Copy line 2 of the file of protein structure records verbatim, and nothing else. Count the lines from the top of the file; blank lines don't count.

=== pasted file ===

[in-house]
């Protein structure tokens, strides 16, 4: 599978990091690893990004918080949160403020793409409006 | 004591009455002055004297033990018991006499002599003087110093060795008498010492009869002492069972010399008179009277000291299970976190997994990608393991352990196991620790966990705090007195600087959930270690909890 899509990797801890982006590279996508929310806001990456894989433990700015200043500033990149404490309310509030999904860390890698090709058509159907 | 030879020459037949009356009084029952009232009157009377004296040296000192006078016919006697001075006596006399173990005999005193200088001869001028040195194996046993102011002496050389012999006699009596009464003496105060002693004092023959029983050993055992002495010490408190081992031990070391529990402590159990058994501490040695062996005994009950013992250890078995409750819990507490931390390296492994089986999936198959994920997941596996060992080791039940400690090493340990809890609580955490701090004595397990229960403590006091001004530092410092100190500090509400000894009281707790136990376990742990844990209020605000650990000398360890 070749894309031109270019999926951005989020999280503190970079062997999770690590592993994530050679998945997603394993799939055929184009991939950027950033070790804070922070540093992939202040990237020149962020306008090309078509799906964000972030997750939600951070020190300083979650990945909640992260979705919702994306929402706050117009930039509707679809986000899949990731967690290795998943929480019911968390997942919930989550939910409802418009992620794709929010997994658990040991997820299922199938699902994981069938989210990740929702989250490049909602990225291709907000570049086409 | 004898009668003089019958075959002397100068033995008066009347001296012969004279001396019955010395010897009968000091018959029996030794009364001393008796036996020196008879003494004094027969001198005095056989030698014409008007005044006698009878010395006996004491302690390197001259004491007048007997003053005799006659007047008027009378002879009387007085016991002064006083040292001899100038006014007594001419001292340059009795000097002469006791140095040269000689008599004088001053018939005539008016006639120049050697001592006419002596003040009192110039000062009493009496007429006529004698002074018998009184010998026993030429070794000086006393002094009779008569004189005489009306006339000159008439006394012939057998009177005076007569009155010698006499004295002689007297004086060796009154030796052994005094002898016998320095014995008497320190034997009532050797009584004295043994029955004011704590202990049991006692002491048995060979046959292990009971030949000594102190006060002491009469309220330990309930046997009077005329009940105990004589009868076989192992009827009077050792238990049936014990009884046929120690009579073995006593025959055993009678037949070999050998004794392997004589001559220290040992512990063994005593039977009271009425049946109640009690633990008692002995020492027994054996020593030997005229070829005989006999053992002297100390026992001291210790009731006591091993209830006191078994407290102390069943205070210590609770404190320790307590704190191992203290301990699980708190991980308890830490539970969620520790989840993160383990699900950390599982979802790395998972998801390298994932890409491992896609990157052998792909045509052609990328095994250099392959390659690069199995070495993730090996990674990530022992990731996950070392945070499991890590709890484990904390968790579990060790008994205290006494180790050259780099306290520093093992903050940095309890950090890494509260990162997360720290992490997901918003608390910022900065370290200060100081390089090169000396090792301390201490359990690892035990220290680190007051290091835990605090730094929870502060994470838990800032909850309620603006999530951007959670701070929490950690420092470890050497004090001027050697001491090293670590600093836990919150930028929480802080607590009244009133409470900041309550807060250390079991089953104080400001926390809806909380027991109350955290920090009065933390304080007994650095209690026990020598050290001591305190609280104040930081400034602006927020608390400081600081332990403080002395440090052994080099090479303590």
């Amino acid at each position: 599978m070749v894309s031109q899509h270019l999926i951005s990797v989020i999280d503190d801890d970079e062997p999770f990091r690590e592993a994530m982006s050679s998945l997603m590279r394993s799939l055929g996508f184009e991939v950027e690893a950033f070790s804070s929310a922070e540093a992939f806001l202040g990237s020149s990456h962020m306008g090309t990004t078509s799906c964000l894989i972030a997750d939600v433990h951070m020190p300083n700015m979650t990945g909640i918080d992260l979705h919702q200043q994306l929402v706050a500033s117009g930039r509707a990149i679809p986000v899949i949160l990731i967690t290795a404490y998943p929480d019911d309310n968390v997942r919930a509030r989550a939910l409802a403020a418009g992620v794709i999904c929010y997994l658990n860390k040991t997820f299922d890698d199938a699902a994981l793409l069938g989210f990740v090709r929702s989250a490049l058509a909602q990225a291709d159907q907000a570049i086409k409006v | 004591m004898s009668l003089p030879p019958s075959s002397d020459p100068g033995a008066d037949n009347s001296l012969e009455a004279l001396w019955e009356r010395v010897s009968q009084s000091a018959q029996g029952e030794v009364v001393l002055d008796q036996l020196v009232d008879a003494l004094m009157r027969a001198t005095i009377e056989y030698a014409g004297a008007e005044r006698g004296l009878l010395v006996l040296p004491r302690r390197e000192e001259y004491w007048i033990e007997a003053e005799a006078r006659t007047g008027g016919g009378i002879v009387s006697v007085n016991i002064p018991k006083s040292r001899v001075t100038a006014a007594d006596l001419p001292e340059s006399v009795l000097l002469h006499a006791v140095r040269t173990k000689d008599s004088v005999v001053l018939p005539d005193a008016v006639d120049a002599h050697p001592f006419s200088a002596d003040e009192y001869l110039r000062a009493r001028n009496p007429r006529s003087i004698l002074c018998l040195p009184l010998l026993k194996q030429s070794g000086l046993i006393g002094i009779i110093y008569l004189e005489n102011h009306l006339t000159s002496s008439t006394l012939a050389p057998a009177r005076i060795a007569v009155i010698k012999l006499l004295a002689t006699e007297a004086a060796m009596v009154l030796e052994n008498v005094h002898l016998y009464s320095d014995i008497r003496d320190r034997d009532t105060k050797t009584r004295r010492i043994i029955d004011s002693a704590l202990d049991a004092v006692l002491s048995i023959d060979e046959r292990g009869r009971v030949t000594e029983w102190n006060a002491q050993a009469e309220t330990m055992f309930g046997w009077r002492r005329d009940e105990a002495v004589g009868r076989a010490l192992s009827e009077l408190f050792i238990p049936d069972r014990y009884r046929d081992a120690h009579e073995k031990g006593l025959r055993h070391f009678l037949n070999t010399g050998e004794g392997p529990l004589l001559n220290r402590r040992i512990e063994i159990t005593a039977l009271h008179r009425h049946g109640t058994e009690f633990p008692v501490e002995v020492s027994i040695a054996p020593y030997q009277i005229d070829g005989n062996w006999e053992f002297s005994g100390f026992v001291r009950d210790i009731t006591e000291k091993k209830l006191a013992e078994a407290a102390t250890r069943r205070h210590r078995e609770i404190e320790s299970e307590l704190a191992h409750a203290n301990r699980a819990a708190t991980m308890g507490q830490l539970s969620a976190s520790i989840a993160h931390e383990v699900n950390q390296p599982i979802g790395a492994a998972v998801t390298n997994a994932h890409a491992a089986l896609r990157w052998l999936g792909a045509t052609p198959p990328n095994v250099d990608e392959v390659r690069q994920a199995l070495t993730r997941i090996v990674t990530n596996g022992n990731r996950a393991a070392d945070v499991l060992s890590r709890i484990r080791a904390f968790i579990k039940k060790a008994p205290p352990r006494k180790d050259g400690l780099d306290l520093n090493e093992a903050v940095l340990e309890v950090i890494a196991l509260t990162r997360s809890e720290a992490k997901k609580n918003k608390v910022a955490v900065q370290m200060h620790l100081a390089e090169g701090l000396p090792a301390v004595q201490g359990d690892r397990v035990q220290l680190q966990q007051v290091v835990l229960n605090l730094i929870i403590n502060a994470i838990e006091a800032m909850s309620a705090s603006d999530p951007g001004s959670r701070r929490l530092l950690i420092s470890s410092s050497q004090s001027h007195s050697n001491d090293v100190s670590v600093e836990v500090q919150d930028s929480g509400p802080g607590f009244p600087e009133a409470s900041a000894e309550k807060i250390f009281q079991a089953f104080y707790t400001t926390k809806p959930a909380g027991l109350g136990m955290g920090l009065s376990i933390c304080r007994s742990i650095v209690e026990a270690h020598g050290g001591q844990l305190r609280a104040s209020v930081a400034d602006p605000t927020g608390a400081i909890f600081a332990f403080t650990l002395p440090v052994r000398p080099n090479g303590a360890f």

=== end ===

């Protein structure tokens, strides 16, 4: 599978990091690893990004918080949160403020793409409006 | 004591009455002055004297033990018991006499002599003087110093060795008498010492009869002492069972010399008179009277000291299970976190997994990608393991352990196991620790966990705090007195600087959930270690909890 899509990797801890982006590279996508929310806001990456894989433990700015200043500033990149404490309310509030999904860390890698090709058509159907 | 030879020459037949009356009084029952009232009157009377004296040296000192006078016919006697001075006596006399173990005999005193200088001869001028040195194996046993102011002496050389012999006699009596009464003496105060002693004092023959029983050993055992002495010490408190081992031990070391529990402590159990058994501490040695062996005994009950013992250890078995409750819990507490931390390296492994089986999936198959994920997941596996060992080791039940400690090493340990809890609580955490701090004595397990229960403590006091001004530092410092100190500090509400000894009281707790136990376990742990844990209020605000650990000398360890 070749894309031109270019999926951005989020999280503190970079062997999770690590592993994530050679998945997603394993799939055929184009991939950027950033070790804070922070540093992939202040990237020149962020306008090309078509799906964000972030997750939600951070020190300083979650990945909640992260979705919702994306929402706050117009930039509707679809986000899949990731967690290795998943929480019911968390997942919930989550939910409802418009992620794709929010997994658990040991997820299922199938699902994981069938989210990740929702989250490049909602990225291709907000570049086409 | 004898009668003089019958075959002397100068033995008066009347001296012969004279001396019955010395010897009968000091018959029996030794009364001393008796036996020196008879003494004094027969001198005095056989030698014409008007005044006698009878010395006996004491302690390197001259004491007048007997003053005799006659007047008027009378002879009387007085016991002064006083040292001899100038006014007594001419001292340059009795000097002469006791140095040269000689008599004088001053018939005539008016006639120049050697001592006419002596003040009192110039000062009493009496007429006529004698002074018998009184010998026993030429070794000086006393002094009779008569004189005489009306006339000159008439006394012939057998009177005076007569009155010698006499004295002689007297004086060796009154030796052994005094002898016998320095014995008497320190034997009532050797009584004295043994029955004011704590202990049991006692002491048995060979046959292990009971030949000594102190006060002491009469309220330990309930046997009077005329009940105990004589009868076989192992009827009077050792238990049936014990009884046929120690009579073995006593025959055993009678037949070999050998004794392997004589001559220290040992512990063994005593039977009271009425049946109640009690633990008692002995020492027994054996020593030997005229070829005989006999053992002297100390026992001291210790009731006591091993209830006191078994407290102390069943205070210590609770404190320790307590704190191992203290301990699980708190991980308890830490539970969620520790989840993160383990699900950390599982979802790395998972998801390298994932890409491992896609990157052998792909045509052609990328095994250099392959390659690069199995070495993730090996990674990530022992990731996950070392945070499991890590709890484990904390968790579990060790008994205290006494180790050259780099306290520093093992903050940095309890950090890494509260990162997360720290992490997901918003608390910022900065370290200060100081390089090169000396090792301390201490359990690892035990220290680190007051290091835990605090730094929870502060994470838990800032909850309620603006999530951007959670701070929490950690420092470890050497004090001027050697001491090293670590600093836990919150930028929480802080607590009244009133409470900041309550807060250390079991089953104080400001926390809806909380027991109350955290920090009065933390304080007994650095209690026990020598050290001591305190609280104040930081400034602006927020608390400081600081332990403080002395440090052994080099090479303590």